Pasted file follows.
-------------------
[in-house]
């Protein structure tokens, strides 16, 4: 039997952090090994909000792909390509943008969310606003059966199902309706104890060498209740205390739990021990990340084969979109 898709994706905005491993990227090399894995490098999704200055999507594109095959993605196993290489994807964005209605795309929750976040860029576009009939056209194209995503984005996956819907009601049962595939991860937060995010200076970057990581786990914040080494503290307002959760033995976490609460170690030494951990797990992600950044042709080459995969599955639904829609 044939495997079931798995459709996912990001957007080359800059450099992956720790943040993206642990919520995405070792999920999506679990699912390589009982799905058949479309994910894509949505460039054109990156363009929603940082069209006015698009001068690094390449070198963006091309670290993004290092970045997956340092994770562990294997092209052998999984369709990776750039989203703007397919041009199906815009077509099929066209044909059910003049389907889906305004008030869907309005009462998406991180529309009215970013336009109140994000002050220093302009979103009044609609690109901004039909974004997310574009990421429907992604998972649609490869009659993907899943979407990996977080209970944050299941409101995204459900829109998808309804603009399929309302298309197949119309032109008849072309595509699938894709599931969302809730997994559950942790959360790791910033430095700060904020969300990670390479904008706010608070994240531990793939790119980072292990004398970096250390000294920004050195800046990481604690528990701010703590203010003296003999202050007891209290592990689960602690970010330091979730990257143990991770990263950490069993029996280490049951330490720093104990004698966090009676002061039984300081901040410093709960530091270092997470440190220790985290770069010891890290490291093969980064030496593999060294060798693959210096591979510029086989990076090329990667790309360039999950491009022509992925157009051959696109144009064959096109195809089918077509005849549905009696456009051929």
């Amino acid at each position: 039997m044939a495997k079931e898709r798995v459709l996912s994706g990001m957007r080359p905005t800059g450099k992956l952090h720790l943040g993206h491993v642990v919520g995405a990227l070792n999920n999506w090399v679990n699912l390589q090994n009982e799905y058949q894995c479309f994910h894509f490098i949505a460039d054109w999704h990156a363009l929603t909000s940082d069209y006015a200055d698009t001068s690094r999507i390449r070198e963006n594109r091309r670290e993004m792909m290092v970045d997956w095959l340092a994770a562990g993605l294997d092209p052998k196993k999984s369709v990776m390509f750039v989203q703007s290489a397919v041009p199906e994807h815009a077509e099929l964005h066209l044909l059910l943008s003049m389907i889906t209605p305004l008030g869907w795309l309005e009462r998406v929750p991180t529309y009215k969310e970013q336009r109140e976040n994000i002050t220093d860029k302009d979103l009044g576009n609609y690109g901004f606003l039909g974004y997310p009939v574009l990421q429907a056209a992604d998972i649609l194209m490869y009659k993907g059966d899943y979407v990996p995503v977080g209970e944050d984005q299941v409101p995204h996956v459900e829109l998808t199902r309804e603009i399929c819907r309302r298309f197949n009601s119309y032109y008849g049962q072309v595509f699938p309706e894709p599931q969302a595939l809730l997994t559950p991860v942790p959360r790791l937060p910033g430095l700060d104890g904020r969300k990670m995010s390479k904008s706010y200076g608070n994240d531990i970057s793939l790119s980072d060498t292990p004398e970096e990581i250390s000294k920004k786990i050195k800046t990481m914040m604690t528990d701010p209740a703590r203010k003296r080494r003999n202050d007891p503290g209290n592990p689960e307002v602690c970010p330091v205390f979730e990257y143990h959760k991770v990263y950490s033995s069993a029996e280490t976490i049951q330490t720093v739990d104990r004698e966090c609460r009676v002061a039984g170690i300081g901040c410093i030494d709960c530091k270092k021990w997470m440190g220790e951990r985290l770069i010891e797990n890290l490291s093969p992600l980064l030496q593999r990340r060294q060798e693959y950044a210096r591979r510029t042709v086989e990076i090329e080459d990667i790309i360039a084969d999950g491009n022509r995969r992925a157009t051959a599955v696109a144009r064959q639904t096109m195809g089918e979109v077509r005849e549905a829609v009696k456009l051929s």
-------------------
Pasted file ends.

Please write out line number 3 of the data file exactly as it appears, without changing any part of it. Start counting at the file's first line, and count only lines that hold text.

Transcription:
């Amino acid at each position: 039997m044939a495997k079931e898709r798995v459709l996912s994706g990001m957007r080359p905005t800059g450099k992956l952090h720790l943040g993206h491993v642990v919520g995405a990227l070792n999920n999506w090399v679990n699912l390589q090994n009982e799905y058949q894995c479309f994910h894509f490098i949505a460039d054109w999704h990156a363009l929603t909000s940082d069209y006015a200055d698009t001068s690094r999507i390449r070198e963006n594109r091309r670290e993004m792909m290092v970045d997956w095959l340092a994770a562990g993605l294997d092209p052998k196993k999984s369709v990776m390509f750039v989203q703007s290489a397919v041009p199906e994807h815009a077509e099929l964005h066209l044909l059910l943008s003049m389907i889906t209605p305004l008030g869907w795309l309005e009462r998406v929750p991180t529309y009215k969310e970013q336009r109140e976040n994000i002050t220093d860029k302009d979103l009044g576009n609609y690109g901004f606003l039909g974004y997310p009939v574009l990421q429907a056209a992604d998972i649609l194209m490869y009659k993907g059966d899943y979407v990996p995503v977080g209970e944050d984005q299941v409101p995204h996956v459900e829109l998808t199902r309804e603009i399929c819907r309302r298309f197949n009601s119309y032109y008849g049962q072309v595509f699938p309706e894709p599931q969302a595939l809730l997994t559950p991860v942790p959360r790791l937060p910033g430095l700060d104890g904020r969300k990670m995010s390479k904008s706010y200076g608070n994240d531990i970057s793939l790119s980072d060498t292990p004398e970096e990581i250390s000294k920004k786990i050195k800046t990481m914040m604690t528990d701010p209740a703590r203010k003296r080494r003999n202050d007891p503290g209290n592990p689960e307002v602690c970010p330091v205390f979730e990257y143990h959760k991770v990263y950490s033995s069993a029996e280490t976490i049951q330490t720093v739990d104990r004698e966090c609460r009676v002061a039984g170690i300081g901040c410093i030494d709960c530091k270092k021990w997470m440190g220790e951990r985290l770069i010891e797990n890290l490291s093969p992600l980064l030496q593999r990340r060294q060798e693959y950044a210096r591979r510029t042709v086989e990076i090329e080459d990667i790309i360039a084969d999950g491009n022509r995969r992925a157009t051959a599955v696109a144009r064959q639904t096109m195809g089918e979109v077509r005849e549905a829609v009696k456009l051929s």